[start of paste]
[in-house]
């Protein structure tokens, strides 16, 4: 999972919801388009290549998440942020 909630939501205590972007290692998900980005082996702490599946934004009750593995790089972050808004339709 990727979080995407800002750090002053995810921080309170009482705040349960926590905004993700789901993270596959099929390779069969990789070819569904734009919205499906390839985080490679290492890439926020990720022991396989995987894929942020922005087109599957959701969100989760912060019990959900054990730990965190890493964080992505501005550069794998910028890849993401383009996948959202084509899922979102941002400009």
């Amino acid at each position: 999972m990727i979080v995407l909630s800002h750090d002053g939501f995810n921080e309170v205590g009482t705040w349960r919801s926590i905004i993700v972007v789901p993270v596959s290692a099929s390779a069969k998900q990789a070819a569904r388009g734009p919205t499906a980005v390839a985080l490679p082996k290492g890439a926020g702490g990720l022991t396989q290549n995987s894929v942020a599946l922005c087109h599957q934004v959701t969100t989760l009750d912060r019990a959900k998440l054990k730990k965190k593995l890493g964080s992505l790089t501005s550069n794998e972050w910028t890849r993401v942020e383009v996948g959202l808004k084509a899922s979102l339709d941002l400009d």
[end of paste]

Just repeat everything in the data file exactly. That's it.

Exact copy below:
[in-house]
């Protein structure tokens, strides 16, 4: 999972919801388009290549998440942020 909630939501205590972007290692998900980005082996702490599946934004009750593995790089972050808004339709 990727979080995407800002750090002053995810921080309170009482705040349960926590905004993700789901993270596959099929390779069969990789070819569904734009919205499906390839985080490679290492890439926020990720022991396989995987894929942020922005087109599957959701969100989760912060019990959900054990730990965190890493964080992505501005550069794998910028890849993401383009996948959202084509899922979102941002400009």
């Amino acid at each position: 999972m990727i979080v995407l909630s800002h750090d002053g939501f995810n921080e309170v205590g009482t705040w349960r919801s926590i905004i993700v972007v789901p993270v596959s290692a099929s390779a069969k998900q990789a070819a569904r388009g734009p919205t499906a980005v390839a985080l490679p082996k290492g890439a926020g702490g990720l022991t396989q290549n995987s894929v942020a599946l922005c087109h599957q934004v959701t969100t989760l009750d912060r019990a959900k998440l054990k730990k965190k593995l890493g964080s992505l790089t501005s550069n794998e972050w910028t890849r993401v942020e383009v996948g959202l808004k084509a899922s979102l339709d941002l400009d």